January 14, 2005

#173: Krug's own retirement plan is like that...


In The British Invasion (01/14/05) Paul Krugman comes up with a scare story of his own based on the UK's experience with private accounts. Here is his summary taken from one source:

"Many Britons were sold badly designed retirement plans on false pretenses. Companies guilty of "mis-selling" were eventually forced to pay about $20 billion in compensation. Fraud aside, the fees paid to financial managers have been a major problem: "Reductions in yield resulting from providers' charges," the Pensions Commission says, "can absorb 20-30 percent of an individual's pension savings."

American privatizers extol the virtues of personal choice, and often accuse skeptics of being elitists who believe that the government makes better choices than individuals. Yet when one brings up Britain's experience, their story suddenly changes: they promise to hold costs down by tightly restricting the investments individuals can make, and by carefully regulating the money managers. So much for trusting the people."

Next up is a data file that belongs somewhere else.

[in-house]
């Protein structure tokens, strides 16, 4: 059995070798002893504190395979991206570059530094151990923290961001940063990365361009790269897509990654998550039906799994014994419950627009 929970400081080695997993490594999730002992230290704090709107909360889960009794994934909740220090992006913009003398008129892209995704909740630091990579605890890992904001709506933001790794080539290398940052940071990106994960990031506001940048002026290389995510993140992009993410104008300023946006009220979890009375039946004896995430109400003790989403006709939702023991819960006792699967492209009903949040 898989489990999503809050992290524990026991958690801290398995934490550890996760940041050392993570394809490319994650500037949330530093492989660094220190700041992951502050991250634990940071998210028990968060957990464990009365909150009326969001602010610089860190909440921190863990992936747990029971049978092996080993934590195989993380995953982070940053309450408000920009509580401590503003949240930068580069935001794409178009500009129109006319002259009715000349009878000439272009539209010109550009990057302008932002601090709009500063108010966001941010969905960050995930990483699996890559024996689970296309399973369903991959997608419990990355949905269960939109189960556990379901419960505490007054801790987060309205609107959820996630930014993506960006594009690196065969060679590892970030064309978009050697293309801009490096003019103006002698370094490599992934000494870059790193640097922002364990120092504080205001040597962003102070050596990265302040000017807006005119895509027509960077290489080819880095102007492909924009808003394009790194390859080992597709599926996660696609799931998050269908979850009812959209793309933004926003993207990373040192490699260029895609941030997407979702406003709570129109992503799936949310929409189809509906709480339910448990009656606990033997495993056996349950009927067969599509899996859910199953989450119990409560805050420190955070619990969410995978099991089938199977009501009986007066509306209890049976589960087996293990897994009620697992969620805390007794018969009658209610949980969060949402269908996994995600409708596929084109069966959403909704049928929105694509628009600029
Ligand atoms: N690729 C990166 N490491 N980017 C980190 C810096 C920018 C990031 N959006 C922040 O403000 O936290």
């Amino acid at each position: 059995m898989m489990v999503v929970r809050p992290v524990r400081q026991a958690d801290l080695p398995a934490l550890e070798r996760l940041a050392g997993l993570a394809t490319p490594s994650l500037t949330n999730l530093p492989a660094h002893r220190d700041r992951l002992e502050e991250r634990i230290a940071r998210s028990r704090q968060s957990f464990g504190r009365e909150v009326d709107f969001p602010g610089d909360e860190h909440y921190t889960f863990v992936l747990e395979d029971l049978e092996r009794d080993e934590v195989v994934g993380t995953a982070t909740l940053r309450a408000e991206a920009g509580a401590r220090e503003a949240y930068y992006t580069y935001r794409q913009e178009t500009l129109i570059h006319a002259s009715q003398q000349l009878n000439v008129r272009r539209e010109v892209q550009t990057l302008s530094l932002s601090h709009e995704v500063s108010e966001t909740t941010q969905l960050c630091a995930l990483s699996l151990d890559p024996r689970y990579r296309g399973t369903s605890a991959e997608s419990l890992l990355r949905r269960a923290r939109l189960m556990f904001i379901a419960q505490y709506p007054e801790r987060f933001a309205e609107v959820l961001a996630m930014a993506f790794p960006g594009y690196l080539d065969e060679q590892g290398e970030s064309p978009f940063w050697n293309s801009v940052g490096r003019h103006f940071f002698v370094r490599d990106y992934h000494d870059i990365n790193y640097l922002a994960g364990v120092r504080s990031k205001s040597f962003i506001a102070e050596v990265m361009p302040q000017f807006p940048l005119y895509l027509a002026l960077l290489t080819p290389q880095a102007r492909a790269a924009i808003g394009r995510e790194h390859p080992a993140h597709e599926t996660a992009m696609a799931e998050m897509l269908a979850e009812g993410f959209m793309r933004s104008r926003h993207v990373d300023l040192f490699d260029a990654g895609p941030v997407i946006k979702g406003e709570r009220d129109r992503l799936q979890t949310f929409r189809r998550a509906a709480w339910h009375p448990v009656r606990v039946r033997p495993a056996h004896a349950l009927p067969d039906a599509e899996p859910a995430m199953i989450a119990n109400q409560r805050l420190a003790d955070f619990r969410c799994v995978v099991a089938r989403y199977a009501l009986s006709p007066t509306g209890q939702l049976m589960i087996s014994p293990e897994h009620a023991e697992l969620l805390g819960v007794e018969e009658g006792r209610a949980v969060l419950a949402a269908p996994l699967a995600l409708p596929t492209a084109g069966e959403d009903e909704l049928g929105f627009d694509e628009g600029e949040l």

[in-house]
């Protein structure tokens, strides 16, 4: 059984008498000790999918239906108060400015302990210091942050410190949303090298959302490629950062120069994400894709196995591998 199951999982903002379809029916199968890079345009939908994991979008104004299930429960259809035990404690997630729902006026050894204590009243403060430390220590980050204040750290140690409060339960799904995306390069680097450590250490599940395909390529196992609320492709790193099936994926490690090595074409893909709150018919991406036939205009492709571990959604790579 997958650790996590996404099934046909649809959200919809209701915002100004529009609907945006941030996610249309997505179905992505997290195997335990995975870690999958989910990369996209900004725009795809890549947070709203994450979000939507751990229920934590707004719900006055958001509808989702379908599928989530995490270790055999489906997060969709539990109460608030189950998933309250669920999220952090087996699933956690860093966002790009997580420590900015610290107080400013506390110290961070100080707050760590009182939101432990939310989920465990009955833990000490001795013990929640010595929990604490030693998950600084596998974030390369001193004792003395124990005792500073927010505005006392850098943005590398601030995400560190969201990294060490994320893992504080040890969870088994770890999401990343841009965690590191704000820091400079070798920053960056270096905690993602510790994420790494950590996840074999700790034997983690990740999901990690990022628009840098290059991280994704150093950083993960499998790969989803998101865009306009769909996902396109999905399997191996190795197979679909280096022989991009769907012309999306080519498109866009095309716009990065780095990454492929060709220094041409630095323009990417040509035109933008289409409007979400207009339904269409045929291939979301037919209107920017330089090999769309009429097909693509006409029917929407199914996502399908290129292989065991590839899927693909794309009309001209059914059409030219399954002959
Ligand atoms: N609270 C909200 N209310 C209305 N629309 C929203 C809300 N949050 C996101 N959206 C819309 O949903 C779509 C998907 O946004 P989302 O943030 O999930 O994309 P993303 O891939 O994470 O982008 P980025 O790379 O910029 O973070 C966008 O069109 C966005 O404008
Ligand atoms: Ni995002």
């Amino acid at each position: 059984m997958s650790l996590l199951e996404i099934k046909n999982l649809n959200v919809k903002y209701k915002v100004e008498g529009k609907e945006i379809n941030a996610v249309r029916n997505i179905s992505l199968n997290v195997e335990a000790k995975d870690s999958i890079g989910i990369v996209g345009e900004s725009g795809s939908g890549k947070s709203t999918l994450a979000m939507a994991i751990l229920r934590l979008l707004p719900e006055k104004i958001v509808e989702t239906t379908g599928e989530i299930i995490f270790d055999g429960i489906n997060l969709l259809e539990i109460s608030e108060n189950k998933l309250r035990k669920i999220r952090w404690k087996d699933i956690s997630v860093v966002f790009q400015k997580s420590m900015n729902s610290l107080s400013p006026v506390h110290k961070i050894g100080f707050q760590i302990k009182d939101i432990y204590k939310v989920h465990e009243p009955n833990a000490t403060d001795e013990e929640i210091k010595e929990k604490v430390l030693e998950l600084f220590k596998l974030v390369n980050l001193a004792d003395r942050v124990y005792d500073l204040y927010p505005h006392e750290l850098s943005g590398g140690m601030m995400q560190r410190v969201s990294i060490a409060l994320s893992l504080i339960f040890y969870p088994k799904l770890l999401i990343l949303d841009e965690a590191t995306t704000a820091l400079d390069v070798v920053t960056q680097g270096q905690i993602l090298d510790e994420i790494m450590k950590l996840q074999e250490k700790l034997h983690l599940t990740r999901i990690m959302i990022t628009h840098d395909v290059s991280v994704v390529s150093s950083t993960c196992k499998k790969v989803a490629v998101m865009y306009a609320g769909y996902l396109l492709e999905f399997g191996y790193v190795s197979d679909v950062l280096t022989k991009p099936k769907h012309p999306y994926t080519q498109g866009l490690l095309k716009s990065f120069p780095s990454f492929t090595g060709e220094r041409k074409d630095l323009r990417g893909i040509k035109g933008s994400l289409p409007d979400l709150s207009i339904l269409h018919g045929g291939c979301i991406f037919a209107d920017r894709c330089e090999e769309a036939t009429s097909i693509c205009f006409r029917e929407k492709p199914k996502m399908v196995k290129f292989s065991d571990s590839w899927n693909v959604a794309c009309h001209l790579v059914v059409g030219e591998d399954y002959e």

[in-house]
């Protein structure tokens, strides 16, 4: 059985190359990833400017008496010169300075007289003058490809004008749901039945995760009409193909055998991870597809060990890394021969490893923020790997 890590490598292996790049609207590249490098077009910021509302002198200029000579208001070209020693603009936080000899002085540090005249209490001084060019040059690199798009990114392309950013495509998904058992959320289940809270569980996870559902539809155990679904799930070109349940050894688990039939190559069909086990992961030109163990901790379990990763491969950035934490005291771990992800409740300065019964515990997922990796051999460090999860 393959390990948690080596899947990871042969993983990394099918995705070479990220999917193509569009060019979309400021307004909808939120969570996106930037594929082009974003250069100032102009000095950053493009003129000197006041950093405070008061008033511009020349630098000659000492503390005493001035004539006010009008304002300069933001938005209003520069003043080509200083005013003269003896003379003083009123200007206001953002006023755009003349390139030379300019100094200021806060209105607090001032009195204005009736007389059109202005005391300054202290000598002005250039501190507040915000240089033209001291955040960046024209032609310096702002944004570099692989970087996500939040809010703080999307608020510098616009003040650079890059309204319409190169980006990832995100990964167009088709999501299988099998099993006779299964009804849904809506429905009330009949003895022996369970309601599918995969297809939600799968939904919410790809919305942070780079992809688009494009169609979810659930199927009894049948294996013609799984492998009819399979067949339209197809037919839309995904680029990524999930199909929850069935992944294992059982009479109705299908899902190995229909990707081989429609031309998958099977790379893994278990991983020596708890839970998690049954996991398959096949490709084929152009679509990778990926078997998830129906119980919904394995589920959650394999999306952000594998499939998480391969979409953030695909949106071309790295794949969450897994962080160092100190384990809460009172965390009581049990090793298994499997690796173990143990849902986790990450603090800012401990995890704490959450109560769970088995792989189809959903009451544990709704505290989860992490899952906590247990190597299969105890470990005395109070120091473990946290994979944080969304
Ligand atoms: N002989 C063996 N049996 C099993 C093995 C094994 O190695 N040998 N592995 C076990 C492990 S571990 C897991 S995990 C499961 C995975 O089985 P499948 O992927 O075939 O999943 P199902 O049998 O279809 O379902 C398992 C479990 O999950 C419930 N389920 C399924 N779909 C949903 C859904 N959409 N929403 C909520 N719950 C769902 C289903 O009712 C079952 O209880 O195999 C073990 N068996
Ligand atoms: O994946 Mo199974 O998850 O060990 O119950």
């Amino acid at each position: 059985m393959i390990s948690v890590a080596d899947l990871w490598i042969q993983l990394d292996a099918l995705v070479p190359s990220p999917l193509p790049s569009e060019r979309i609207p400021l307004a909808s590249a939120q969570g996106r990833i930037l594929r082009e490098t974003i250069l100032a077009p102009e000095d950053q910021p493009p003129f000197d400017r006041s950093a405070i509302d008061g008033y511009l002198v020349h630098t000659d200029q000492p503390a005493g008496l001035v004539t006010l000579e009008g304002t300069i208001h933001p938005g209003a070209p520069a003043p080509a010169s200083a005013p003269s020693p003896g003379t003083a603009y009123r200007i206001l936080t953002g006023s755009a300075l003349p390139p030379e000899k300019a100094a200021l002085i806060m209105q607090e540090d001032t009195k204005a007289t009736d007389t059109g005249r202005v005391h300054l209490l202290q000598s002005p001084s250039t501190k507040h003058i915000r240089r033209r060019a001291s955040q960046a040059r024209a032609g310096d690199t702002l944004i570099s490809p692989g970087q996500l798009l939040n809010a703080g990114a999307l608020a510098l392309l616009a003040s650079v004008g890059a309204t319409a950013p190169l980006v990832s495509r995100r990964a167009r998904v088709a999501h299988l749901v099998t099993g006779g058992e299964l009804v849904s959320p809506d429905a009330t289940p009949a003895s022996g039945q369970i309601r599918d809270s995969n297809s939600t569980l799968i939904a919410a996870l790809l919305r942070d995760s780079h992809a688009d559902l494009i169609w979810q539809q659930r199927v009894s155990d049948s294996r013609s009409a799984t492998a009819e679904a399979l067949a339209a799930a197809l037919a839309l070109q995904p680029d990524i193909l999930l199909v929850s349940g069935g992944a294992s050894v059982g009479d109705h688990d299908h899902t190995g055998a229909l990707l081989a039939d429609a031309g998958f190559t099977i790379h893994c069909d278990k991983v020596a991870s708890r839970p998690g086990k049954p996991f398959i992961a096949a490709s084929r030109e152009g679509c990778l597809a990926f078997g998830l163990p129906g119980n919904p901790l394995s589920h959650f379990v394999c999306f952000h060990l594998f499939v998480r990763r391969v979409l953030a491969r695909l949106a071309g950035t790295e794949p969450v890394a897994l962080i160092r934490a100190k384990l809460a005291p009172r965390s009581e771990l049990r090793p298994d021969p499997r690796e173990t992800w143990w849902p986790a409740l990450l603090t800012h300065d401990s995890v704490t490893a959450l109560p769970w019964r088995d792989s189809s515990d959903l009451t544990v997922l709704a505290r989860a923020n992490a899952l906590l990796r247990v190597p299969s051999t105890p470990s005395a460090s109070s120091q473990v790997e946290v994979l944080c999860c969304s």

If there really is a problem here (we'd like to look into the UK system more before commenting) it seems to be a combination of fraud and fee greed. But Krugman admits that the American initiative has an answer for both problems by restricting investments to an approved list of low cost funds. He poo-poos that as not "trusting the people." But not trusting them to do what? Pick individual stocks? The evidence is that even experts have a tough time doing that–hence the rapid growth of index funds. Furthermore, the nation's teachers and college professors including Paul Krugman have a retirement plan at TIAA-Cref that is set up exactly along the lines Krugman is now knocking for lack of choice. You can read about it here. But the following table gives a quick overview of Krugman's Choice along with associated fees. It's certainly a broad and sensible choice. We can't vouch for the fees because we didn't calculate them ourselves, but they seem very reasonable as well (nothing over 0.5 %). So tell us, PK, if a program like this is good enough for you, why can't all workers have a piece of the action if they want it?

Krugman's Choice expense charges chart

[The Truth Squad is a group of economists who have long marveled at the writings of Paul Krugman. The Squad Reports are synopses of their discussions. ]

Posted by John Weidner at January 14, 2005 10:26 AM
Weblog by John Weidner